Saturday, July 15, 2017

Muguruza feels a "bomb of emotions"--and drops a bomb of her own

Garbine Muguruza topped off her brilliant 2017 Wimbledon run today by defeating Venus Williams in straight sets and lifting the Venus Rosewater dish for the first time. Muguruza, the 2016 French Open champion, came close in 2015, but was defeated in that final by Serena Williams.

The first set was highly competitive and featured some stunning, very hard-hitting rallies, as one would expect from Muguruza and Williams. Muguruza had won the toss and elected to receive, but did not break her opponent in the first game, so she spent the rest of that set as the one "playing behind." And, serving at 4-5, she faced two break points--set points for Williams.

What ensued was a rally of 20 strokes, creating what was probably the most tense period in the entire match. It ended when Williams struck a forehand into the net. On the next point, Williams struck the ball long, and the set continued. And that 5-all moment changed the tone of the entire final. Neither player was the same after that. Williams' level declined, and Muguruza got control of her errant forehand, winning nine straight games. The Spaniard's 7-5, 6-0 victory backed up her very strong tendency to win a match when she wins the first set.

The match ended in a somewhat unusual way, though we've seen it before. Williams hit a ball that was called in, Muguruza challenged the call, and sure enough--the ball was out, which meant that Muguruza was the 2017 Wimbledon champion.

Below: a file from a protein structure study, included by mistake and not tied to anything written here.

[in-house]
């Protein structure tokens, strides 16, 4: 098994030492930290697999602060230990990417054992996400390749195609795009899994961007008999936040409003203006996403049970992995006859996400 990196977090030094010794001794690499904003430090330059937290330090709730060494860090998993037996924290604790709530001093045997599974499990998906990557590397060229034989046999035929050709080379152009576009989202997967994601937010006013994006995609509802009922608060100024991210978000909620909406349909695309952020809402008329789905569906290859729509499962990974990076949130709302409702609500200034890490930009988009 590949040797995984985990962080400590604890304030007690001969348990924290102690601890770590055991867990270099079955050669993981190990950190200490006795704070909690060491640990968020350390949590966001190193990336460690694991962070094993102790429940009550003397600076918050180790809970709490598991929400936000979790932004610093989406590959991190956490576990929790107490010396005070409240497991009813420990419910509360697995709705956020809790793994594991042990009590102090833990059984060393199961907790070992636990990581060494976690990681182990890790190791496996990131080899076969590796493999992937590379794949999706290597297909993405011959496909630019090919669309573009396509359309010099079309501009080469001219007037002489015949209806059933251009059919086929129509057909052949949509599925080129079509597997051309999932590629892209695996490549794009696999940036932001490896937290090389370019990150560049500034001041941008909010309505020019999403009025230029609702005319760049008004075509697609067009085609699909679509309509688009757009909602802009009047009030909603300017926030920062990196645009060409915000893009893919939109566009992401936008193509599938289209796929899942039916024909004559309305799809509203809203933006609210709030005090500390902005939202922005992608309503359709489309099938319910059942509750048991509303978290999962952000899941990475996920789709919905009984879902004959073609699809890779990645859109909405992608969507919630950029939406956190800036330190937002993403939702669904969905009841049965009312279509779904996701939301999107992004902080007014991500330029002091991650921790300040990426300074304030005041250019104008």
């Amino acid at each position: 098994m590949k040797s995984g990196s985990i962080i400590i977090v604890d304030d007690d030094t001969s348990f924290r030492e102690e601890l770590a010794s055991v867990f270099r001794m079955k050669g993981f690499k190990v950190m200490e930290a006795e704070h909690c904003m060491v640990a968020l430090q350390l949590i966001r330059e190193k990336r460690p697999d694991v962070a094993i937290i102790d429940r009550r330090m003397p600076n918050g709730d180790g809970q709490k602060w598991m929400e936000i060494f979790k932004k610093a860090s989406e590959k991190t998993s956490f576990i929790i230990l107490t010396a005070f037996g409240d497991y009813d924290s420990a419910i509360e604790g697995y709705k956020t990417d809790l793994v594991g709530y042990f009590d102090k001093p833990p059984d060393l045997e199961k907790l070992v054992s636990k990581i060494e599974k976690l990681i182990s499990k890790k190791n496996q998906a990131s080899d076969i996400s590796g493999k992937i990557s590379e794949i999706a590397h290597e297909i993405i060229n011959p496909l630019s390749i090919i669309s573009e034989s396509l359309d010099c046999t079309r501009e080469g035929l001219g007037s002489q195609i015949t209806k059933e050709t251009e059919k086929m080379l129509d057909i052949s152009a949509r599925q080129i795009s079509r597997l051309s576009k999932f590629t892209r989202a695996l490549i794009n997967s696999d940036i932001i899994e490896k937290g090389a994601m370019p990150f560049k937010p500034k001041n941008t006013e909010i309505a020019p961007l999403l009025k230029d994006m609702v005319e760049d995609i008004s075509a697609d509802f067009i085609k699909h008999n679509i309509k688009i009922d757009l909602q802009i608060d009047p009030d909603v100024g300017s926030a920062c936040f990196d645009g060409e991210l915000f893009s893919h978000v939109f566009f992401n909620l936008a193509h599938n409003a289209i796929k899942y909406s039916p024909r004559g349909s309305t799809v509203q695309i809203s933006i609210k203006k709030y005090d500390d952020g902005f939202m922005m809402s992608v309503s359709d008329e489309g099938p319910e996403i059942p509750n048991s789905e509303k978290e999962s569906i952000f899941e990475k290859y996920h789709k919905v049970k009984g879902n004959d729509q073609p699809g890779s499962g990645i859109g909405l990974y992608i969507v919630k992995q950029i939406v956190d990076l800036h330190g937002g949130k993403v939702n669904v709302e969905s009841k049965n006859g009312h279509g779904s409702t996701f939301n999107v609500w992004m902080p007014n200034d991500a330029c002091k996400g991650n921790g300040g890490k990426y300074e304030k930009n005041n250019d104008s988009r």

"It's such a bomb of emotions," the 15th seed said in her on-court interview, about what it felt like to realize that she was the champion.

Muguruza's coach, Sam Sumyk, could not be there, so she was coached during the event by the only other Spanish woman to win Wimbledon, Conchita Martinez. Muguruza dropped 44 games throughout the seven matches, and she dropped only one set--to Angelique Kerber.

The most interesting statistic, however, involves Muguruza's WTA career wins. She has won only four events, and two of them are majors. Of the others, one (Hobart) is an international tournament, and the other (Beijing) is a premier mandatory event. We sometimes talk about "big stage" players, but Muguruza has taken the meaning of this term to a whole new level.

The last two winners of majors were coached by Spanish women. Note to players: If you want to win the U.S. Open--better call Arantxa.


jwr said...

I suppose the "Venus fell apart" theme will be debated and, of course, in once sense, she did. In the five or six game stretch that turned the match, she tried long rallies and lost them. She tried coming to the net and was routinely passed. She tried hitting first strike returns and either missed them (because of the bite on the serve) or had them spanked right back. She tried taking something off her first serve (because the hard serves weren't winning her any freebies) and they got punished. She tried going back to hard serving with no success. She "feel apart" because none of her tactics were working. In other words, she fell apart because Mugu made her fall apart. That's how it goes sometimes. Amazing how often in women's tennis (and women's tennis only) it's more about the loser's failure than the winner's success.

That said, I had to watch on ESPN3 due to my satellite being down all week and Kim Clisters (in the semis) and Tracy Austin (in the final) did a commendable job of keeping J. McEnroe in line (i.e., actually focused on tennis). He'll never be my favorite but credit to them for making him semi-listenable.

Diane said...

Well put. All Mugu needed to do was put some control on that forehand, and once she did that, she was in a position to dismantle Venus's game. This was peak Mugu, which is a bit scary.

Yes, McEnroe needs constant redirection, and I agree, the other commentators gave it well.